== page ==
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Br J Surg. 2011 Feb;98(2):299-307. doi: 10.1002/bjs.7295.

Comparison of treatment and outcome information between a clinical trial and the National Cancer Data Repository.

Author information

1
Colorectal Cancer Epidemiology Group, Centre for Epidemiology and Biostatistics, University of Leeds, St James's University Hospital, Leeds, UK. eva.morris@nycris.leedsth.nhs.uk

Abstract

BACKGROUND:

Clinical trials are important but many factors limit their success, including the costs of long-term follow-up and participants often not being representative of the general population. The National Cancer Data Repository (NCDR) contains data about patients with cancer in England that may help overcome some of these problems. This study compared treatment and outcome information between the Medical Research Council Conventional versus Laparoscopic-Assisted Surgery in Colorectal Cancer (CLASICC) trial and the NCDR.

METHODS:

Participants in the CLASICC trial were identified in the NCDR, and management and outcome data were compared. Data on all surgically treated English patients with colorectal cancer were extracted from the NCDR and compared with those of CLASICC participants.

RESULTS:

Survival and treatment data for those in the CLASICC trial were available in the NCDR for 98·9 and 95·8 per cent of patients respectively. There was agreement in operation type for 86·1 per cent of patients but surgical approach coding was poor, with only 58·4 per cent of laparoscopic procedures coded in the NCDR. There was no significant difference in survival calculated from either data set. Surgical information was available in the NCDR for 19 of 20 trial participants with missing data. The trial population was younger (P < 0·001), of better socioeconomic status (P = 0·001) and with earlier disease (P < 0·001) than the general surgically treated colorectal cancer population. Rectal cancer survival was similar, but 5-year survival after treatment of colonic cancer was significantly better in the trial than in the national data: 57·1 (95 per cent confidence interval 51·5 to 62·3) versus 49·8 (49·3 to 50·2) per cent respectively.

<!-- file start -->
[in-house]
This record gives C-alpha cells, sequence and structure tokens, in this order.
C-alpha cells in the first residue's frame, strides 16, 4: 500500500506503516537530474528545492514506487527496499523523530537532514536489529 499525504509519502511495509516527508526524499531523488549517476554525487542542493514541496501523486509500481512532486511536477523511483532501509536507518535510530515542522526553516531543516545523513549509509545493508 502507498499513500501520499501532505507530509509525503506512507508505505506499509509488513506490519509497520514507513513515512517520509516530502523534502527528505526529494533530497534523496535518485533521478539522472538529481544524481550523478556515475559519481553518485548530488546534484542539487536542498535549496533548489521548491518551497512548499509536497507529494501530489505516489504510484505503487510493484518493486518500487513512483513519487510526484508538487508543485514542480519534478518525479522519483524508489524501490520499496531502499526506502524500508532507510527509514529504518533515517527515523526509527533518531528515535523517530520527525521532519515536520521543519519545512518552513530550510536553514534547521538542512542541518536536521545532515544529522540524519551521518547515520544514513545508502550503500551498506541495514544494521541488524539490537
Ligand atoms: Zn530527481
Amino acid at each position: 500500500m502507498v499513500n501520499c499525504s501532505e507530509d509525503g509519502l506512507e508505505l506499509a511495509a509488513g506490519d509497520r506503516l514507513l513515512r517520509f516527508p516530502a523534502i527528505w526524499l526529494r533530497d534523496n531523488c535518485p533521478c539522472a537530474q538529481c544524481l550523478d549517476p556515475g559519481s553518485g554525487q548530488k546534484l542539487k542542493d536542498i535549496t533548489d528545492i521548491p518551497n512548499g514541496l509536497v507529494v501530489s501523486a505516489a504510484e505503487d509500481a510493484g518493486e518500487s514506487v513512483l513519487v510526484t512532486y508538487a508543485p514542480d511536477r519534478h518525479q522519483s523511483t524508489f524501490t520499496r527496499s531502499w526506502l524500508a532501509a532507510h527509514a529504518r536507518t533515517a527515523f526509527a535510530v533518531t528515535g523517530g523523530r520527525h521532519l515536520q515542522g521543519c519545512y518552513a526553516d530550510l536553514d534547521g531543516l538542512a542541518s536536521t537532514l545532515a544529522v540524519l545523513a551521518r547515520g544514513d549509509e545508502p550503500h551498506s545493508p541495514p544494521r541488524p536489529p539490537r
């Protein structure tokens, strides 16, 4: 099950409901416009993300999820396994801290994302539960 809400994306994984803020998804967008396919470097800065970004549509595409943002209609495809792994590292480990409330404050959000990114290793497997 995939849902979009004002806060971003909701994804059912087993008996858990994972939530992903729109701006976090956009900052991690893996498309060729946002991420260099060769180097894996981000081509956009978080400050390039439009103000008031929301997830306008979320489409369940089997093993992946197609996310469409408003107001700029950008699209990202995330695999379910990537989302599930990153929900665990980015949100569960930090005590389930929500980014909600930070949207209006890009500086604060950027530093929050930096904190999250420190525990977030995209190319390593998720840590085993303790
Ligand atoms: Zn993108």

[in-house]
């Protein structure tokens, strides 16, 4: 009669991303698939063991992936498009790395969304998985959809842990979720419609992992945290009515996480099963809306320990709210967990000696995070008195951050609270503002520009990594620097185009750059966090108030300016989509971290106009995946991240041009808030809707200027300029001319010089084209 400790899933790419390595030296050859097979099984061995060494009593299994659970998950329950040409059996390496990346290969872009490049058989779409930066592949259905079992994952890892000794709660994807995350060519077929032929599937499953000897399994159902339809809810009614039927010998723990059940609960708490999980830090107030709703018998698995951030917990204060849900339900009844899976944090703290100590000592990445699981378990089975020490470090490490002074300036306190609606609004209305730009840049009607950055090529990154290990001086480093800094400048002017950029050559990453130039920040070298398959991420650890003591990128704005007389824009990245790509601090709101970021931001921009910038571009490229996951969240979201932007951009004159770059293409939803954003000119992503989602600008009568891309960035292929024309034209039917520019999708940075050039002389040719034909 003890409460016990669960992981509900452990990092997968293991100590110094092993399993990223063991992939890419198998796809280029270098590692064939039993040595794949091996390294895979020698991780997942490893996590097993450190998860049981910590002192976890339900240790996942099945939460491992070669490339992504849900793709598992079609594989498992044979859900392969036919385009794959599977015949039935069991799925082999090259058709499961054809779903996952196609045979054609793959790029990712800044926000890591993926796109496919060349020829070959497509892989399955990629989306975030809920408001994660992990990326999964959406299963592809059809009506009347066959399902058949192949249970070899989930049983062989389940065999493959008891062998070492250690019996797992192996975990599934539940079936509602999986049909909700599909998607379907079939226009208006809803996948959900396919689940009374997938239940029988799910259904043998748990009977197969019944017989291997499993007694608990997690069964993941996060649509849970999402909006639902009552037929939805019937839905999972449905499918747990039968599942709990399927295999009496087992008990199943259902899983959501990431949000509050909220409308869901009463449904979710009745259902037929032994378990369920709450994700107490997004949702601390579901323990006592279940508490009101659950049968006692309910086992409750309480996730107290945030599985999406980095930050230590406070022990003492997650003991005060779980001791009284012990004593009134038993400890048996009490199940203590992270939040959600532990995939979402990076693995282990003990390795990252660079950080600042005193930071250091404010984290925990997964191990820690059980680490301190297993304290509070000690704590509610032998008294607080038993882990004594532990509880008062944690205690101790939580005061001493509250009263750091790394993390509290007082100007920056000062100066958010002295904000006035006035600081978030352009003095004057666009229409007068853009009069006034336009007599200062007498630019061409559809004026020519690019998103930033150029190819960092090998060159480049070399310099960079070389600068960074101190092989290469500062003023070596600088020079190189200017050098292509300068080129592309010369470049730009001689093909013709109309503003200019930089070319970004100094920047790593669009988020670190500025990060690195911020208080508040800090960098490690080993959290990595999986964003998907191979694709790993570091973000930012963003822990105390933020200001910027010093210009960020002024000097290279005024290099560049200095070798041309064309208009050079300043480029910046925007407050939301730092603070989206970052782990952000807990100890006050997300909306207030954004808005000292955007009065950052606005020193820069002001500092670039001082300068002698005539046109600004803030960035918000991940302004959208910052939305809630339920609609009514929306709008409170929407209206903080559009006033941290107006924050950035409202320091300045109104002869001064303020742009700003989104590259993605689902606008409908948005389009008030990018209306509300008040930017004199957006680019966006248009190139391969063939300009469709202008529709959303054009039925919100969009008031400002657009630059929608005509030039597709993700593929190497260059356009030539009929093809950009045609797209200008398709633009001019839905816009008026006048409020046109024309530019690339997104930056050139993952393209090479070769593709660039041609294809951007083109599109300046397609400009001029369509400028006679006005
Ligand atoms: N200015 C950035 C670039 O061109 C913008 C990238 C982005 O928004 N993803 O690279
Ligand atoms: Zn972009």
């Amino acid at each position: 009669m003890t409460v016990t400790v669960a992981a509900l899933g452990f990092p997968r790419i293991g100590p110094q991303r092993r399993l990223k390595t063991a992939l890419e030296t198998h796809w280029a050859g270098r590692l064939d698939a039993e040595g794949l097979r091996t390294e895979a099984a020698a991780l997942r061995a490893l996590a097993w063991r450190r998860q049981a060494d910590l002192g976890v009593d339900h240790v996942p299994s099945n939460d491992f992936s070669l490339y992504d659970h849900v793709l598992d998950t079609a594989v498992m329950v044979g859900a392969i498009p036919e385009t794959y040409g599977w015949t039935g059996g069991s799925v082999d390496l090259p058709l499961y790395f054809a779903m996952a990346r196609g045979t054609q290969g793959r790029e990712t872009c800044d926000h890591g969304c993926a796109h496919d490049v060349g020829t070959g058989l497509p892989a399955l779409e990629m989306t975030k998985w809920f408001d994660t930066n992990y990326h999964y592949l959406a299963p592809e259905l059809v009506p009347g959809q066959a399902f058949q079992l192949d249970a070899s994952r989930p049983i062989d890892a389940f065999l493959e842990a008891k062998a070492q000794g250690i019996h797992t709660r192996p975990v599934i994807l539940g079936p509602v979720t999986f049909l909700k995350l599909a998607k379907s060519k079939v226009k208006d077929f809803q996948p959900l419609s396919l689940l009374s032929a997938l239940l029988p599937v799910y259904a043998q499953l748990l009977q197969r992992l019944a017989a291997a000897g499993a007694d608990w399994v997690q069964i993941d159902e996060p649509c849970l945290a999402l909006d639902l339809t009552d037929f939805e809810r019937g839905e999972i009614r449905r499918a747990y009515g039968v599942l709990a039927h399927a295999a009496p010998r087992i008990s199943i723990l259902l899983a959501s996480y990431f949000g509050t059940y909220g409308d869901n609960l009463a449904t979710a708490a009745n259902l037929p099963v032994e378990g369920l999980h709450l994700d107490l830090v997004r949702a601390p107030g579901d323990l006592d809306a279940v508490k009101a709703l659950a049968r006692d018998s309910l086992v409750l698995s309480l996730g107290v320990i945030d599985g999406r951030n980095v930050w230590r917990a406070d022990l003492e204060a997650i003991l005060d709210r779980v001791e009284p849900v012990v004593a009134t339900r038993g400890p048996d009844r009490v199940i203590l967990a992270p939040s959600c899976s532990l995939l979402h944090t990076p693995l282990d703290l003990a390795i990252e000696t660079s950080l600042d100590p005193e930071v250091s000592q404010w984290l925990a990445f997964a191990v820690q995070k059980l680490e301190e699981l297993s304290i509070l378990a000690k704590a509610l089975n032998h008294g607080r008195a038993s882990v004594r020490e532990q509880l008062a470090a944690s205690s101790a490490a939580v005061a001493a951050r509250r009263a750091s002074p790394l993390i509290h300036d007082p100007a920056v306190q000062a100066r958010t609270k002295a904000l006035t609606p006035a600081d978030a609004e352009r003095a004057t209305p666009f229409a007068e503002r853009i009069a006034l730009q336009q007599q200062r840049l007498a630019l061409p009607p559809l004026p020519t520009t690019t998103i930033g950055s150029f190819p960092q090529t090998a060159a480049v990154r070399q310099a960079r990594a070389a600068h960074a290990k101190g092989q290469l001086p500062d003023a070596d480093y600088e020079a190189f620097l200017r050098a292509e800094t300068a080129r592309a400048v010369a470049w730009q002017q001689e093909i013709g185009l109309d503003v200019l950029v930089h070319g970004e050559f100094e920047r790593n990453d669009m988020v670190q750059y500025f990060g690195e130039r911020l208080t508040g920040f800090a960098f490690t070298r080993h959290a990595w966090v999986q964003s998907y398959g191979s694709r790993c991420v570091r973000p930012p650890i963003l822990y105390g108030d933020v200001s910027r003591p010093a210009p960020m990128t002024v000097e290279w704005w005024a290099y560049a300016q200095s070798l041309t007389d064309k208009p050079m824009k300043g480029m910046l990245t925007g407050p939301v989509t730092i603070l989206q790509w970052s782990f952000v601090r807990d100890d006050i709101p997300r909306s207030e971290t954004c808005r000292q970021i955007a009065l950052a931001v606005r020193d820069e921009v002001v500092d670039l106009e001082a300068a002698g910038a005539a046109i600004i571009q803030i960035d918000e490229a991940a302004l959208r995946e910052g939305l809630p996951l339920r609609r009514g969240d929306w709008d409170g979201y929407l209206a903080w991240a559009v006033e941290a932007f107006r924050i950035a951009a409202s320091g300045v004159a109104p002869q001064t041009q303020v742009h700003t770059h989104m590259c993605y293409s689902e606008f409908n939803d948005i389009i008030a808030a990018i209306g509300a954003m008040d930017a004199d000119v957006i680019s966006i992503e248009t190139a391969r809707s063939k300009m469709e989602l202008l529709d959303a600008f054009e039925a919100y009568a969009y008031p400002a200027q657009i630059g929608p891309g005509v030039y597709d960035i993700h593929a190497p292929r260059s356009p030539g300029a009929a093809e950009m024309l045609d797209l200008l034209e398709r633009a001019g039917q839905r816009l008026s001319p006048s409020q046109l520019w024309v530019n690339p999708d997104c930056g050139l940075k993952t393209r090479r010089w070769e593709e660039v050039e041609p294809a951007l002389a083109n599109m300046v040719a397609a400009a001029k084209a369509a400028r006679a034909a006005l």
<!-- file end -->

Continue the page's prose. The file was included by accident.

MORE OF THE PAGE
CONCLUSION:

The National Cancer Data Repository demonstrates potential for informing clinical trials, but limitations prevent full intention-to-treat analyses.

PMID:
20981742
DOI:
10.1002/bjs.7295
[Indexed for MEDLINE]

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